TPL series

A completely new generation turbocharger from ABB Turbo Systems— the TPL series—was launched in 1996 to meet the demands of the highest output low and medium speed engines, the designer having set the following development goals:

• High compressor pressure ratio for increased engine power output.

• High turbocharger efficiency levels for reduced engine fuel consumption and lower exhaust gas temperatures.

• High specific flow capacity, resulting in a compact design and low weight.

• High reliability, long lifetime and extended periods between overhauls.

• Easy maintenance, even for machines operated under adverse conditions (such as those serving engines burning low quality heavy fuel oils).

The uncooled design features an overall number of components reduced by a factor of six compared with the VTR series, contributing to extended times between overhauls (see Figure 7.16 a, b, c).

A modular configuration provides the TPL series with the flexibility to meet the turbocharging requirements of two-stroke and four-stroke engines. Two-stroke engines with outputs from 5000 kW to 25 000 kW

Figure 7.16 (c) Modular design concept of ABB TPL turbocharger: 1. Filter-silencer; 2. Air volute; 3. Rotor block; 4. Gas inlet casing; 5. Nozzle ring; 6. Gas outlet casing

per turbocharger are served by the TPL-B variant, introduced in 1999, while the original TPL-A model addresses demands from four-stroke engines delivering 1250 kW to 18 000 kW per turbocharger.

Despite differences in their thermodynamics and design, the TPL-A and TPL-B series share established features: for example, the basic modular TPL concept and the central bearing housing with the complete bearing assembly. All TPL turbochargers consist of a central cartridge unit with the rotor assembly. The casings on the compressor side and on the turbine side are connected by flanges; and all casings are uncooled. Complete dismantling of the turbocharger, including the nozzle ring, is possible from the 'cold side', leaving the exhaust pipes in place and untouched.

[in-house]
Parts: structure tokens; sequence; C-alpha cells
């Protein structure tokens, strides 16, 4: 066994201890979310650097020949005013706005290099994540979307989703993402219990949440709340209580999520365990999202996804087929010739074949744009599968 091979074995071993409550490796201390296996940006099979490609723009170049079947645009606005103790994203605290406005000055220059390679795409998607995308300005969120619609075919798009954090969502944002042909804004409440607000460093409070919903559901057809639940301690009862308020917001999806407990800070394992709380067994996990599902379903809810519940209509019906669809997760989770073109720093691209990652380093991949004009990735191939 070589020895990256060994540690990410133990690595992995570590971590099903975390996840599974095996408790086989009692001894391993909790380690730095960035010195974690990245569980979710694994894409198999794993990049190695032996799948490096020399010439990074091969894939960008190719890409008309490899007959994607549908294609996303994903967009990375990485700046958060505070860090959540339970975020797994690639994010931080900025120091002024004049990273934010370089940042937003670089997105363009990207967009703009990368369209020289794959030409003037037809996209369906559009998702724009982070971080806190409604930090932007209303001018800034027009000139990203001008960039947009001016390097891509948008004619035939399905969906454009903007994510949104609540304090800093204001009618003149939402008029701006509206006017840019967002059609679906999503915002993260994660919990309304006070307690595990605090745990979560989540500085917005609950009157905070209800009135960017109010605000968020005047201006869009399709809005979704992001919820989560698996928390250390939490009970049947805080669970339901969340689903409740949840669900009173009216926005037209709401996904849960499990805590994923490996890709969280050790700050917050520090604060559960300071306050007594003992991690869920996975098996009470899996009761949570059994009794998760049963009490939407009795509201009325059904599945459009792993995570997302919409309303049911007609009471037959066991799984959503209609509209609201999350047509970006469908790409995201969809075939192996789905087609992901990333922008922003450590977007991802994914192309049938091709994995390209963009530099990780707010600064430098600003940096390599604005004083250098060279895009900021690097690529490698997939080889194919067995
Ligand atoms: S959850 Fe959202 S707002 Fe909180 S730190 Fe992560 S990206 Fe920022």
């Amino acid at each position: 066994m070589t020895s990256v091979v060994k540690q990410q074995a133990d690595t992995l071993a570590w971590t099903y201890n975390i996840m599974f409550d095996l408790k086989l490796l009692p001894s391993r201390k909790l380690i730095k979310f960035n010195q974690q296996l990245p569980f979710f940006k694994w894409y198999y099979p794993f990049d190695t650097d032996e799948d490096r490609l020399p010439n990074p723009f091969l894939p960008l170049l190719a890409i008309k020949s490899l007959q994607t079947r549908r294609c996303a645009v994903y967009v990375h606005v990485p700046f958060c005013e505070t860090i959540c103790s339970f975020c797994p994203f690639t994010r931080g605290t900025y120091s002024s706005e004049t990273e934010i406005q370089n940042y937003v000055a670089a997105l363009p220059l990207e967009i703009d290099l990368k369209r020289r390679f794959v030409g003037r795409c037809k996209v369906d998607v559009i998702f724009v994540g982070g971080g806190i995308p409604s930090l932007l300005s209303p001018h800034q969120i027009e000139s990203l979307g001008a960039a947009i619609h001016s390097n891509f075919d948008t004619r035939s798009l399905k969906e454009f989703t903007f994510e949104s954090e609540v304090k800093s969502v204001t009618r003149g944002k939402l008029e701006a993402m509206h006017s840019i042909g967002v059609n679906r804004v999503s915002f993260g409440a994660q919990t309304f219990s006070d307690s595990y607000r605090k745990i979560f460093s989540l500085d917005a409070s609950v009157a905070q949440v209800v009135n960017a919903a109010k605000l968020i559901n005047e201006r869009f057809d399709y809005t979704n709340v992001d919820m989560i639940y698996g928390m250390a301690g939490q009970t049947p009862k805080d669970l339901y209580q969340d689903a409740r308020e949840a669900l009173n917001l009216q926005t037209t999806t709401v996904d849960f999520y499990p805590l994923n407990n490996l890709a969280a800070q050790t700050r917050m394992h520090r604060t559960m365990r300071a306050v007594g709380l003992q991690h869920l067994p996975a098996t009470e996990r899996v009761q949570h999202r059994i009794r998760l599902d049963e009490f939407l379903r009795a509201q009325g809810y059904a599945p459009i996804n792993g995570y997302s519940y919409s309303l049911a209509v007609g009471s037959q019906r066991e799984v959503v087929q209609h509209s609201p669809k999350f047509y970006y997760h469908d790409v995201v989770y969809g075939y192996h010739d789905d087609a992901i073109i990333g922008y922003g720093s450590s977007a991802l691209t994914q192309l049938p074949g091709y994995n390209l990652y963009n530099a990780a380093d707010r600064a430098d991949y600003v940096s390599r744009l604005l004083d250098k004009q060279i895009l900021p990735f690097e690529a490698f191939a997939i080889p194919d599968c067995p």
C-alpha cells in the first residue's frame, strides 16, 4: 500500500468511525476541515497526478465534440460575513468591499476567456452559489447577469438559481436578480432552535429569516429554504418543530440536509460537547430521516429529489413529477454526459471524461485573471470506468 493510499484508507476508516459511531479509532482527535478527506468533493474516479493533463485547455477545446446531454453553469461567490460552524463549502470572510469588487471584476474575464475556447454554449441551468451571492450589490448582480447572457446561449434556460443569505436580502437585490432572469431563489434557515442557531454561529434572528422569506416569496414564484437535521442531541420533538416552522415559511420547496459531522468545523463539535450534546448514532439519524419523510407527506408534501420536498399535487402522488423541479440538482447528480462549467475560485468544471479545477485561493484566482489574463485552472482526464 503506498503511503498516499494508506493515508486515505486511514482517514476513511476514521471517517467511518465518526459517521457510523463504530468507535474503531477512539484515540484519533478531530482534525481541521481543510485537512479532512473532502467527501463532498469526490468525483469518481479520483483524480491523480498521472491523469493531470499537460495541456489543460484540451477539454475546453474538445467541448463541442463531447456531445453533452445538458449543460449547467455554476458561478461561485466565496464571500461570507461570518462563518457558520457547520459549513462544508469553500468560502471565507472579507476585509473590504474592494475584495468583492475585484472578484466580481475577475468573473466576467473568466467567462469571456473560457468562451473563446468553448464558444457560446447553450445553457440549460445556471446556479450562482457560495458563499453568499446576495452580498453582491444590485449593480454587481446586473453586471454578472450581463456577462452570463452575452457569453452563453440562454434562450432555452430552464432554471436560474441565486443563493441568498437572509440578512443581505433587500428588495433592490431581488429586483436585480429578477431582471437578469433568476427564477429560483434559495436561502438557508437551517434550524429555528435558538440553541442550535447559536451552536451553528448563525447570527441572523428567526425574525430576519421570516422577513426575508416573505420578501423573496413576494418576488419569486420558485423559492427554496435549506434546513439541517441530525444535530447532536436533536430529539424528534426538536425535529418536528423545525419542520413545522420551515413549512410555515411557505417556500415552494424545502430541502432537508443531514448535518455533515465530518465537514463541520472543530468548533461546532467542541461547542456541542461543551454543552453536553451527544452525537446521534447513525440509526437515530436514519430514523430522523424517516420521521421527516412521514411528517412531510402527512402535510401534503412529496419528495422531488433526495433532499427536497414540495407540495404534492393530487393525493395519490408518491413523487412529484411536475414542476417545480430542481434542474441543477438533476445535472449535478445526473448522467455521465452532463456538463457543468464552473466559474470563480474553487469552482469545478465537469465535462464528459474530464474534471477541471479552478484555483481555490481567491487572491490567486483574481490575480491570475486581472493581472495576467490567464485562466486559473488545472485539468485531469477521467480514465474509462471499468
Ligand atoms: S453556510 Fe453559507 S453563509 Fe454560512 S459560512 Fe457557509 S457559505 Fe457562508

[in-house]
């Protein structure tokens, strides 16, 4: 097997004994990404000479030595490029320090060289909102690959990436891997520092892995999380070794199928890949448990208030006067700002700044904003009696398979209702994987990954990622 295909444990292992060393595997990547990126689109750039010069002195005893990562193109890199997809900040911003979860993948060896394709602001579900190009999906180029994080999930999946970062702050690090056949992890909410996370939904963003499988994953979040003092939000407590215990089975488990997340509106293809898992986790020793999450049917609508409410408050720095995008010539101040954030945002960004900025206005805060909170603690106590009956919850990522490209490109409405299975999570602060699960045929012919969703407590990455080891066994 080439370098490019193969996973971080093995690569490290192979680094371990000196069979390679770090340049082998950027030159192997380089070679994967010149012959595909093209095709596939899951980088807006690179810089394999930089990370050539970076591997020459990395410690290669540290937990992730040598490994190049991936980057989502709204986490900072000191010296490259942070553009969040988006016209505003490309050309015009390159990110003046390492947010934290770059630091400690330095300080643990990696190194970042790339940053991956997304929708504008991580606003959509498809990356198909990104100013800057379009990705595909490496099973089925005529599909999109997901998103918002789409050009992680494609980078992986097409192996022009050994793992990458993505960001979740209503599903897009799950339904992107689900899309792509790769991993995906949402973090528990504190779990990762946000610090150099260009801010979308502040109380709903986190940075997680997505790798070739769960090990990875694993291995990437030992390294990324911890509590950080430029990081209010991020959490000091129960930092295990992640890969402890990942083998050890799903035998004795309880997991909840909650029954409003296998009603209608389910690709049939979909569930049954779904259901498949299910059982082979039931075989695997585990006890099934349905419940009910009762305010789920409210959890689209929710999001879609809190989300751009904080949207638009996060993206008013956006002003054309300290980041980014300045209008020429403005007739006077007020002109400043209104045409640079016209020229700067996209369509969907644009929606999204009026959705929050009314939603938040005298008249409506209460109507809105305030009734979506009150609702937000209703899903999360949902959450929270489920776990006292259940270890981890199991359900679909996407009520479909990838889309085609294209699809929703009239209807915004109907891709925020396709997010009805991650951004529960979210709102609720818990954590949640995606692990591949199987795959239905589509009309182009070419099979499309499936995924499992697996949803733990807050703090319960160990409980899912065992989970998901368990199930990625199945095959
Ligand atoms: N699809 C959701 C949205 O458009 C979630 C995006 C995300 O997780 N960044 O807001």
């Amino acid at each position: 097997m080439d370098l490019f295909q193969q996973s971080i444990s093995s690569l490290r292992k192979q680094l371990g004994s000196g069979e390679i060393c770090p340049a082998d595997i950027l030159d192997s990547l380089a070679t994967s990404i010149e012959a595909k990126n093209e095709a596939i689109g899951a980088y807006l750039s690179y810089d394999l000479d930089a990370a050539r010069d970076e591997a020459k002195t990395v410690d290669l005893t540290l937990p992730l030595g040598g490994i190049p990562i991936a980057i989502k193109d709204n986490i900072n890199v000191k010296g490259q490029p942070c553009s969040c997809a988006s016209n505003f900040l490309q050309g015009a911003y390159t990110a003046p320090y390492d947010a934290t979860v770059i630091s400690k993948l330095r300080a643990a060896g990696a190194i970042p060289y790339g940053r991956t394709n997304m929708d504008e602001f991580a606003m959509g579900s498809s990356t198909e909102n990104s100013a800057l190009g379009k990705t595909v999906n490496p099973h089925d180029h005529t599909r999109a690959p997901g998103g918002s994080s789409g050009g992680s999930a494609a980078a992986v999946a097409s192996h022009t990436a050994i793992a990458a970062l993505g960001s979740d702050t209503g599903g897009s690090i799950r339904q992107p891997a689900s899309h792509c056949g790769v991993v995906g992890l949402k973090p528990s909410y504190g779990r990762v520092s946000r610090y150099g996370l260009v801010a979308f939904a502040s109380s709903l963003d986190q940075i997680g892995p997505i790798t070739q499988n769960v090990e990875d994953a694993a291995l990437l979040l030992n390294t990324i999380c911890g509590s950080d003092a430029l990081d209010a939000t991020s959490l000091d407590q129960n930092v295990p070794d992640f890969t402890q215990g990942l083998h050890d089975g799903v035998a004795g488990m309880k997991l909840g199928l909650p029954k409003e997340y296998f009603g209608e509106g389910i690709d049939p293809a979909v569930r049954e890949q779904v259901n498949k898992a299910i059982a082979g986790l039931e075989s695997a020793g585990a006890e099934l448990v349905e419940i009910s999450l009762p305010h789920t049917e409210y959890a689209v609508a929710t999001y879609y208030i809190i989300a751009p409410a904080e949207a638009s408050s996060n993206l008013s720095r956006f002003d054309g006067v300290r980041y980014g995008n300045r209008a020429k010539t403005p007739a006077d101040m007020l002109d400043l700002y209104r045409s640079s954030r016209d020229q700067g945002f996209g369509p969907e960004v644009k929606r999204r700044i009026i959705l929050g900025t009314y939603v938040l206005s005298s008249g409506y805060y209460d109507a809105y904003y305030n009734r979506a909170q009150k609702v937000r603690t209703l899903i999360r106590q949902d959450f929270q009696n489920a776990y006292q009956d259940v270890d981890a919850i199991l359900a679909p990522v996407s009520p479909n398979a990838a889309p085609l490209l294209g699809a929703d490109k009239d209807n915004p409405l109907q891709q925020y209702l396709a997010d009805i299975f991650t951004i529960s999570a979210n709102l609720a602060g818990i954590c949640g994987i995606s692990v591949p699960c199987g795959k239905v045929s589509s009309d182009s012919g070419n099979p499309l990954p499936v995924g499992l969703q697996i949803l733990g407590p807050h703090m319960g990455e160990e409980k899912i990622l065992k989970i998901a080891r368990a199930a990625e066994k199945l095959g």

All TPL turbochargers feature the same bearing technology, with plain bearings selected to secure a long lifetime. The non-rotating, radial bearing bushes are suspended in a squeeze film damper, which increases the stability of the rotor while reducing the dynamic forces and hence the load on the radial bearings. The main thrust bearing comprises a free-floating disk between the rotating shaft and the stationary casing. This bearing concept halves the speed gradient in the axial gap so that the losses and the risk of wear are significantly reduced; thanks to this technology, the thrust bearing is also very tolerant to inclinations of the rotor.

Since two-stroke engines usually have a lubrication system driven by electric pumps rather than by the engine itself, an emergency oil supply has to be provided to ensure that the turbocharger runs out safely in the event of a black-out. The TPL-B turbocharger can be optionally equipped with an integrated emergency oil tank mounted on top of the bearing casing. Since this system is based on gravity it does not require any auxiliary support.

Thermodynamic improvements from the TPL-B series derive from a new axial turbine family (the TV10) which was especially developed for turbocharging systems for two-stroke engines. Five turbine wheels and over 20 nozzle rings can be specified for each TPL-B model, these options allowing the turbocharger characteristic to be adapted to the requirements of the application within a wide range.

Two new radial compressor stages were developed for the TPL family. The TPL-B compressor features a single-piece aluminium alloy wheel with splitter-bladed impeller design and backswept blades for high efficiency and a wide compressor map. Peak efficiencies exceeding 87 per cent are reportedly obtainable. Enlarged compressor diameters further increased the volume flow, thereby fostering optimized matching of the turbochargers to the engine application.

The TPL 91B model, which supplemented the TPL 73, 77, 80 and 85B models, was introduced as the world's largest turbocharger, yielding a volume flow rate above 50 m3/s and a compressor pressure ratio up to 4.5. Co-developed by ABB and its Japanese licensee IHI, this model is primed to boost even more powerful two-stroke engines than those currently on the market.

ABB planned to extend variable turbine geometry to more of its turbocharger designs, the system having been successfully engine-tested with a TPL65 model before entering service.

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